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Association News

Maine Motor bids farewell – and thanks – to Hanington

Dale Hanington recently retired after two decades at the head of the Maine Motor Transport Association (MMTA). His many contributions to the organization and to the transportation industry were honored at a farewell celebration December 15 in Augusta.
 
Over the years, Hanington has earned the respect of many in the industry, and the event was packed with well-wishers, despite his request for a modest event with only a few of his closest friends.
 
“Anyone who has been paying attention to the MMTA over the past 20 years knows what Dale has meant to the trucking industry,” said MMTA Chairman John Lightbody when Hanington’s retirement was announced. “He has fought for safety, for economic prosperity and for reasonable regulations in Washington and in Maine.”
 
Brian Parke, who for many years was Hanington’s second-in-command, delivered a rousing send-off for his former boss, saying “Dale has touched our lives either professionally, personally, or in my case, both. . . he epitomizes the words ‘integrity,’ ‘honesty’ and ‘leadership.’”
 
He jokingly referred Hanington as a “special-interest trucking lobbyist” – a label that Hanington was happy to wear, even when some people used it in derogatory terms. Parke said Hanington has been “only too proud to represent truckers and the people that are employed in our ‘special interest’ industry.”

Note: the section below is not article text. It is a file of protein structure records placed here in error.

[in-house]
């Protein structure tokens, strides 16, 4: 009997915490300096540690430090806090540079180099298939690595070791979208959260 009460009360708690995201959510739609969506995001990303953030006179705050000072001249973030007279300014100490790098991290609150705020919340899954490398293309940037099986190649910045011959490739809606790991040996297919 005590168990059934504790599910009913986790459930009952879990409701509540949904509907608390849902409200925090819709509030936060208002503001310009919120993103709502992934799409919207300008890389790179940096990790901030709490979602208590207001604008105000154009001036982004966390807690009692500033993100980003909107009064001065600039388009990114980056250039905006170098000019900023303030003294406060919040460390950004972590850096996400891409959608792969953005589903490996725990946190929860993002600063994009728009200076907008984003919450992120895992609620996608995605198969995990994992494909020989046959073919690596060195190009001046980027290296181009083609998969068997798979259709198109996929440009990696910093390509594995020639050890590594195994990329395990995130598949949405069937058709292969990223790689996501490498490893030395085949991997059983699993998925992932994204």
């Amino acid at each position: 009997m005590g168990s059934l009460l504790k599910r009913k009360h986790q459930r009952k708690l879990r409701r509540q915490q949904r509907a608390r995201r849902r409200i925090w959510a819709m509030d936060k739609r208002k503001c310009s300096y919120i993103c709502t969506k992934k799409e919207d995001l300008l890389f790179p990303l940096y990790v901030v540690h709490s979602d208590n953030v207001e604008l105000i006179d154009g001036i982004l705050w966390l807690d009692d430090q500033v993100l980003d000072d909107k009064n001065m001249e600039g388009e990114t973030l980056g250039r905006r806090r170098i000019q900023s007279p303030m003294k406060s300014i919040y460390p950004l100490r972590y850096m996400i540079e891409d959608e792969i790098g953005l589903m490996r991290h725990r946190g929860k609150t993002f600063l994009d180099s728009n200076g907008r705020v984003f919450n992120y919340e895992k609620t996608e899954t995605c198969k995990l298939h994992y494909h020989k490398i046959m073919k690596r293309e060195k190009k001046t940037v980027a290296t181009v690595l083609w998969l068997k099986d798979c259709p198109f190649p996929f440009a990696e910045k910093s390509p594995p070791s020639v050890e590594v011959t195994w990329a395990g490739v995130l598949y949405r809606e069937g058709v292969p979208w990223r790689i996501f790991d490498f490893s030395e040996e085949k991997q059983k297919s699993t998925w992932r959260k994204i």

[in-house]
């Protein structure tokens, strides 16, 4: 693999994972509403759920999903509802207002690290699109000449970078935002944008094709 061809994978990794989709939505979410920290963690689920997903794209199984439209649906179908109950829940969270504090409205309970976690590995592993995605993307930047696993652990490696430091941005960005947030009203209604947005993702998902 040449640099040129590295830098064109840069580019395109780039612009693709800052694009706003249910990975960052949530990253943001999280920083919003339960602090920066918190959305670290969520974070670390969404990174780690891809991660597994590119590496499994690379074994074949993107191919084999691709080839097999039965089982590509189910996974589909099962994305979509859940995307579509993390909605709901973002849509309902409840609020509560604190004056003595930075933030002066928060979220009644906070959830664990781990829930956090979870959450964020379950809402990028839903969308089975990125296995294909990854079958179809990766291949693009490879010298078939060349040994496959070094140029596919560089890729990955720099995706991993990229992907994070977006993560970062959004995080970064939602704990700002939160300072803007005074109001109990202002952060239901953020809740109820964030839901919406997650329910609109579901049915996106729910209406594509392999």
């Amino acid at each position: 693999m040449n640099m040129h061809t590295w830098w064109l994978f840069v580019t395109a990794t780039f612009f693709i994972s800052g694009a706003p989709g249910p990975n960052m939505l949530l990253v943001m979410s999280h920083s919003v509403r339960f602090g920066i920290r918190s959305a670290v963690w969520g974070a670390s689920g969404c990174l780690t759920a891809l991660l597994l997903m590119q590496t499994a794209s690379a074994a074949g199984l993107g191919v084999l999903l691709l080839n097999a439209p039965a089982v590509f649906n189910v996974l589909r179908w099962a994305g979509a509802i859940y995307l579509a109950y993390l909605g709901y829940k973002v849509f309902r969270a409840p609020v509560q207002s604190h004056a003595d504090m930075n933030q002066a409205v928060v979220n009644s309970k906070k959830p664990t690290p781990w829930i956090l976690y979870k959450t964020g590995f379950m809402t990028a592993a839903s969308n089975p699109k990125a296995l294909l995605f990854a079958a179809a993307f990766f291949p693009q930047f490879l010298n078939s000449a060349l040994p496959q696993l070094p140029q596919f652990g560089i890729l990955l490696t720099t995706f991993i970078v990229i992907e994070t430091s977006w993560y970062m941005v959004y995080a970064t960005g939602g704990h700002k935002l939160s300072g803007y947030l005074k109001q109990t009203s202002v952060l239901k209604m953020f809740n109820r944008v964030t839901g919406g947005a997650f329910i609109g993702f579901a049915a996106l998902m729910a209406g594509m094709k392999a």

Parke told the audience that Hanington loved the trucking industry because he “loves the fact it is one of the most important components to economic prosperity.” He also said Dale loved MMTA members for their concern with highway and workplace safety. But mostly he simply loved the people he met and represented in the industry.
 
Many of Maine’s top leaders in government and industry were on hand to praise Dale’s accomplishments. Many of those who couldn’t attend the send-off, sent words of thanks and congratulations.
 
U.S. Senator Susan Collins sent a video message to recognize his retirement and his accomplishments, in particular, his decades-long work on the truck weight pilot program to increase weight limits on Maine’s interstate system. After many years of active lobbying by MMTA and other leading individuals and business organizations, the pilot program was included in the 2010 budget authorization and signed by President Obama in late December.
 
Governor Baldacci’s office also sent words of congratulations. Those in attendance included Senator Kevin Raye (R-Washington County) and Senator Jonathan Courtney (R-York County), and Maine Turnpike Authority Executive Director Paul Violette. Violette worked closely with Hanington on the Turnpike Widening project and on establishing the Turnpike’s commercial discount toll program. The MTA is current working with the MMTA on a truck stop electrification project, as well as expansion of parking facilities at the West Gardiner service plaza.
 
Friends and well-wishers also took the chance to congratulate Hanington on his recent national honor. Hanington received the American Trucking Association’s 2009 Leadership Award for his tireless efforts to promote the interests of the trucking industry on a state and national level. “I’ve known and worked with Dale for nearly two decades,” said Jim Runk, chair of the Trucking Association Executives Council when he announced Hanington as the award recipient in November. “He has always been a strong advocate for the trucking industry and a staunch supporter of the ATA federation.”

Hanington is being succeeded by Brian Parke as MMTA’s president and CEO. Parke has served as the MMTA’s vice president since 2006 and brings 14 years of experience with the association’s self-insured Workers’ Compensation Trust program in both loss prevention and as the trust administrator.

FMI: For more information about the MMTA, visit www.mmta.com.
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